Mensinger said serving on the council has taught him a lot about the nuts and bolts of running a city, and it's shaped his priorities going forward.
Many of those, he said, he tried to lay out as transparently as possible in his "Contract with Costa Mesa," which was published as a commentary in the Daily Pilot in September.
Since being elected, he said, his commitment to adjusting the budget to funnel more money into improving infrastructure and less into compensation for public safety employees hasn't changed.
"Elected officials move incrementally," he said. "Grass seed doesn't vote, roads don't vote. [Past administrations] cut what they can cut. That's a core issue in Costa Mesa."
In the coming months and years, he said, he hopes the city can figure out a way to buy and redevelop some of the more problematic motels, like the Costa Mesa Motor Inn, which he said accounts for about 500 police calls a year.
Doing so, he said, would help to stop the city from attracting what he called law enforcement "customers," resulting in a drop in crime, and, he hopes, a kind of culture shift.
"Business and the public sector are virtually identical. Service is service," he said. "We can be the Nordstrom of cities. Do we want to be Kmart? It's not a function of how much you pay someone. It's a culture."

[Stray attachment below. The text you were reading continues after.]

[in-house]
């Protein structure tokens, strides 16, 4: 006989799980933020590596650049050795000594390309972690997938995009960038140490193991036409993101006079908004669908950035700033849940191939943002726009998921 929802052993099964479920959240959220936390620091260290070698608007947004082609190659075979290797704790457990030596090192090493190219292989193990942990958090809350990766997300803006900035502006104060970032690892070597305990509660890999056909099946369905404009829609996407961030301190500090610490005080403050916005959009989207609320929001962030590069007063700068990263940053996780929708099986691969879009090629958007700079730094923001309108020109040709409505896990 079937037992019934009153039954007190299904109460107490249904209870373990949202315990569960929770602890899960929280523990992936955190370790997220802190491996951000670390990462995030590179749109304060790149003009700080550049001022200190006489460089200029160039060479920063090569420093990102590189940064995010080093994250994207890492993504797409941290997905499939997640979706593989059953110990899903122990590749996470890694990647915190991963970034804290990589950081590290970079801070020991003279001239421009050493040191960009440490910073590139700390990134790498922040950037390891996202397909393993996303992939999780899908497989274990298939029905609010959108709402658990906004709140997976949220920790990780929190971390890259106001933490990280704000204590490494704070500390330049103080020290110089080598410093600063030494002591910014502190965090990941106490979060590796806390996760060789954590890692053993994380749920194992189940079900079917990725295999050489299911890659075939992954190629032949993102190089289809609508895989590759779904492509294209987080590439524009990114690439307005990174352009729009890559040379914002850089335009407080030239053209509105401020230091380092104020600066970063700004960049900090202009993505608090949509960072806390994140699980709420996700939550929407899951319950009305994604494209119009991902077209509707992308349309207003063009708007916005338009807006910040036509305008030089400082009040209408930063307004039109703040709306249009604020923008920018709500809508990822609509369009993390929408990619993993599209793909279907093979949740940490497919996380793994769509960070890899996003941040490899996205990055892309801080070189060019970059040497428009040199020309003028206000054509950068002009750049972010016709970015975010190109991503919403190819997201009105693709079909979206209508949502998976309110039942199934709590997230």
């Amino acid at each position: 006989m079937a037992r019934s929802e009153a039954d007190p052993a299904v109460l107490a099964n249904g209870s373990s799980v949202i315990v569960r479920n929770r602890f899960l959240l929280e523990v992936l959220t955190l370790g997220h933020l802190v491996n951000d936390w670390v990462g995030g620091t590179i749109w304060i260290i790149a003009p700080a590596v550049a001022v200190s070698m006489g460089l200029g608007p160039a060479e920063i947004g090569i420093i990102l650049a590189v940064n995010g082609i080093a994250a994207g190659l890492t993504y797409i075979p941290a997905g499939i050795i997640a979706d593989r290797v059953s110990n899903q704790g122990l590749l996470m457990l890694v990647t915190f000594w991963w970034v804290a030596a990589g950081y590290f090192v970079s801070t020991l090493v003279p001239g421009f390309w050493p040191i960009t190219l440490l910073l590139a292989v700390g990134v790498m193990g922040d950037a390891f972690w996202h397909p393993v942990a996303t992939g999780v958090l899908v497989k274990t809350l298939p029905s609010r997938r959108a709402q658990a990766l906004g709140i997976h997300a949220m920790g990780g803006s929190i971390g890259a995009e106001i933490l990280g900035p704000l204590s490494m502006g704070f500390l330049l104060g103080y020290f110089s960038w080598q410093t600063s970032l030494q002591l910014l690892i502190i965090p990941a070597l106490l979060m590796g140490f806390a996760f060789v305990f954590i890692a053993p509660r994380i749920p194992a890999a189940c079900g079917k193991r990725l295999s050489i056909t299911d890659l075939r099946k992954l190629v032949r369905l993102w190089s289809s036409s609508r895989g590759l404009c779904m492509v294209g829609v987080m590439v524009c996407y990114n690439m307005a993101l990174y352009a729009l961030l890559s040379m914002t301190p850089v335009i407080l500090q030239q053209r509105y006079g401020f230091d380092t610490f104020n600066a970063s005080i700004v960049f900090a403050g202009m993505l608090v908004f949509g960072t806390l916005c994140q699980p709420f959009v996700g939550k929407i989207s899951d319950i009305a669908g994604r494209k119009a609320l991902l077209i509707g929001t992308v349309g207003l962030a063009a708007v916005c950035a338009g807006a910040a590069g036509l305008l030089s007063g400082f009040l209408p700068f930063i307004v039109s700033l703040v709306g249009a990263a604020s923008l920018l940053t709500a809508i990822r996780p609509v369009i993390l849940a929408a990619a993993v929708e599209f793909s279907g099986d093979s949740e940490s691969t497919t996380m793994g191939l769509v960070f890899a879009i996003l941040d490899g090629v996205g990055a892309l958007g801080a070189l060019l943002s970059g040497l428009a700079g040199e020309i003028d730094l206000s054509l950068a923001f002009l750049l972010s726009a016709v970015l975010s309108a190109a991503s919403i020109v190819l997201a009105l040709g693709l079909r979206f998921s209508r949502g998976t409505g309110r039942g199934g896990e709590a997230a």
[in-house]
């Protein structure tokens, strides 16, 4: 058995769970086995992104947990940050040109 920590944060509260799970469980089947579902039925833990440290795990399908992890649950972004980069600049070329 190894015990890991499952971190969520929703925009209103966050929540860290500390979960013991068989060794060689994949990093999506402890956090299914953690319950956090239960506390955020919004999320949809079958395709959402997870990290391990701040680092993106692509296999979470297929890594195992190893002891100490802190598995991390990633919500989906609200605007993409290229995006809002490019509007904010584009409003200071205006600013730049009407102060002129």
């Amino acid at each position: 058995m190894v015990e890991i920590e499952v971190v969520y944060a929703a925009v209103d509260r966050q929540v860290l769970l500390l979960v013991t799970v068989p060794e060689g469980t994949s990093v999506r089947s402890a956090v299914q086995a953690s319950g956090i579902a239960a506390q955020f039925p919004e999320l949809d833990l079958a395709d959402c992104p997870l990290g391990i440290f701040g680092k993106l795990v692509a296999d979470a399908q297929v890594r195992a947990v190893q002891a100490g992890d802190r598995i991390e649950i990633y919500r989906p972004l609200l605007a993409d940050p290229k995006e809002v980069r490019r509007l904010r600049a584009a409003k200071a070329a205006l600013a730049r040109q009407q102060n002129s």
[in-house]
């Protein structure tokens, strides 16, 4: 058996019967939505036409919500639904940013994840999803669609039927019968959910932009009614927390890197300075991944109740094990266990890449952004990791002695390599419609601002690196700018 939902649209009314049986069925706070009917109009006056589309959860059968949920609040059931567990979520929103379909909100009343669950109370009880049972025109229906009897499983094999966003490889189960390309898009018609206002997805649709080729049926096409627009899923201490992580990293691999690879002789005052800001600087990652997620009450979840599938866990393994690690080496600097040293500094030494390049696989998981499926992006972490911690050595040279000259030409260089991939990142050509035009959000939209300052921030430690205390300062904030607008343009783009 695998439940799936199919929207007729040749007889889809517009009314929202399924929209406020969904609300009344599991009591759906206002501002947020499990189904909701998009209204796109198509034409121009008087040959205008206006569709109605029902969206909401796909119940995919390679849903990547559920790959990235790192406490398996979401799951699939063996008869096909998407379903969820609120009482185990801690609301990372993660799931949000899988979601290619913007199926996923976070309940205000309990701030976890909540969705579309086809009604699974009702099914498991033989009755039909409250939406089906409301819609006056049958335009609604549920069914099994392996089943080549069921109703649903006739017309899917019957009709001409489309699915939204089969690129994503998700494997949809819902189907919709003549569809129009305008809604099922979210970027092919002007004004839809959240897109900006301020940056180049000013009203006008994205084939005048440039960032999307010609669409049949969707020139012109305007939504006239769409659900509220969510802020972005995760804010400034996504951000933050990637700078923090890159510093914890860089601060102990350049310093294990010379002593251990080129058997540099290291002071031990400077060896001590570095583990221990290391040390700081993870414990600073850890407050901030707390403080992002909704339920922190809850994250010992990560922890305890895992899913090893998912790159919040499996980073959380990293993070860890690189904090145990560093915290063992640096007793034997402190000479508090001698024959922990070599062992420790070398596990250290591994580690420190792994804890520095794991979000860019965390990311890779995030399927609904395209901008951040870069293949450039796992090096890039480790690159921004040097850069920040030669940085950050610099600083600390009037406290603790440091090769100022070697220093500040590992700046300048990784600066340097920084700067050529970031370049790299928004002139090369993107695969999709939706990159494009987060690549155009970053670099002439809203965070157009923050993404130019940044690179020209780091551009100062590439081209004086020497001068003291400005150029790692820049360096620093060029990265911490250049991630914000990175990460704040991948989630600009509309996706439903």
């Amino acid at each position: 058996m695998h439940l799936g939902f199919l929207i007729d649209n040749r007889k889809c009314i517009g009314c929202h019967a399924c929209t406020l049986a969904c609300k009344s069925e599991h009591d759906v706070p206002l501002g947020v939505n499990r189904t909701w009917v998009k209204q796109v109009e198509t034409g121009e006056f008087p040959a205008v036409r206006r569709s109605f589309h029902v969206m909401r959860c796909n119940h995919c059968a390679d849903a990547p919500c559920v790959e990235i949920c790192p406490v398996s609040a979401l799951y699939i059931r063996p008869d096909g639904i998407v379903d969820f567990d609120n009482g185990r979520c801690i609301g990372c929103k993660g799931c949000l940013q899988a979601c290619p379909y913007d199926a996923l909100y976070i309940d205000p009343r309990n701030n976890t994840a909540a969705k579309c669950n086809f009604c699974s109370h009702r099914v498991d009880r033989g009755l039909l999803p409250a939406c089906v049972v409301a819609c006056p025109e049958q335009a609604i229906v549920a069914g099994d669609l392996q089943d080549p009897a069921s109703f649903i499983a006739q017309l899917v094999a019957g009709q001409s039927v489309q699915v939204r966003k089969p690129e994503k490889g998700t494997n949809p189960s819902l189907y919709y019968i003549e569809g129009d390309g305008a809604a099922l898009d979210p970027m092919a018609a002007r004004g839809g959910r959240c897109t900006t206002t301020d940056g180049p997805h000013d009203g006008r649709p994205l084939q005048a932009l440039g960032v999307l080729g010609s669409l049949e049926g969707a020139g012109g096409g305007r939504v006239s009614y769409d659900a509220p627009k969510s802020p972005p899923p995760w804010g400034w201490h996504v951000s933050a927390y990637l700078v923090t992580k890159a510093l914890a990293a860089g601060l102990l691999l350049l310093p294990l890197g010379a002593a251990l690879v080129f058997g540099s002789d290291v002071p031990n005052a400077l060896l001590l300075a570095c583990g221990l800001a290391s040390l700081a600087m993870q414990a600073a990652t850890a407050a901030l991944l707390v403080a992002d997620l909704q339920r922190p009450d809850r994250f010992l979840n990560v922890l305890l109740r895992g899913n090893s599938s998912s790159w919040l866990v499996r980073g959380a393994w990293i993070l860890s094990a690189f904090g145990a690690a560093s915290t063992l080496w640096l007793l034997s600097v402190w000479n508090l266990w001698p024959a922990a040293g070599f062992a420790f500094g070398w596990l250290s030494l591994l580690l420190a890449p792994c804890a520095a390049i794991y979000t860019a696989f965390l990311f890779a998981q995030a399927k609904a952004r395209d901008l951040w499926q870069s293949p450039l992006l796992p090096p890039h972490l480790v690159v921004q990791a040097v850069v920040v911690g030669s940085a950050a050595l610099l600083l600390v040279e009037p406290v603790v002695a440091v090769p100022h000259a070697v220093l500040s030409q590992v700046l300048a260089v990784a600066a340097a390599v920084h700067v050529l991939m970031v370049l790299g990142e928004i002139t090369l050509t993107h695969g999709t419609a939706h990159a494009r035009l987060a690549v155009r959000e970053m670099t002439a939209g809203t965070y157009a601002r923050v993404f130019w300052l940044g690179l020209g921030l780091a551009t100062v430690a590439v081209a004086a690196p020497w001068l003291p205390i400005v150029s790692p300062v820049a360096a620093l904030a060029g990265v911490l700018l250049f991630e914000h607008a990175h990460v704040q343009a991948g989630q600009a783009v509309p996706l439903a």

He also said revising the charter proposed in Costa Mesa's failed Measure V is on the agenda for the upcoming term.
Mensinger said a desire to "raise the bar," and seeing unsolved infrastructure problems were what drove him to make the jump from heavy involvement in the local youth sports scene to city politics.
"In 2002, my son started playing youth football. The challenge we had was there was not enough field space," he said, adding that his first call was to then-Councilman (now Assemblyman) Allan Mansoor. "I realized youth sports is political, and from that point forward I got involved in city politics."
Decked out in a dark pinstriped suit that recent morning at Estancia, the 50-year-old father of two looked every bit the politician.
But when Mensinger greeted Estancia Assistant Coach Mike Delao as a game tape played behind him on a wall-mounted flatscreen, it's clear that the little building whose walls are lined with team photos and championship banners still felt like home.
Yumi Watanabe-Patterson, who has worked with Mensinger through both Pop Warner and the Estancia boosters, said that despite new demands on his time, he can still be counted on to come out for a fundraiser or lend a hand at the field.
She recalled a recent cheerleading fundraiser at Chick-fil-A, where Mensinger was first in line.
"The kids are always pleasantly surprised that he's actually there," she said. "He's one of the first ones to get his hands dirty, if it's a cleaning day."
Added Gordon Bowley, who has worked with Mensinger through the youth sports group Costa Mesa United, "when he says he's going to do something, he does it. You don't have to follow up, you don't have to ask him. He does it."
Bowley said he sees Mensinger as "aggressive," taking on tasks and following through, but "never a bully."
"I just get really into things," Mensinger said.
It's a mindset, he said, that means he has no regrets.
"If I regret something, I make provisions to change it, so that it never happens again," he said. "You leave a legacy. What are my kids going to say about me?"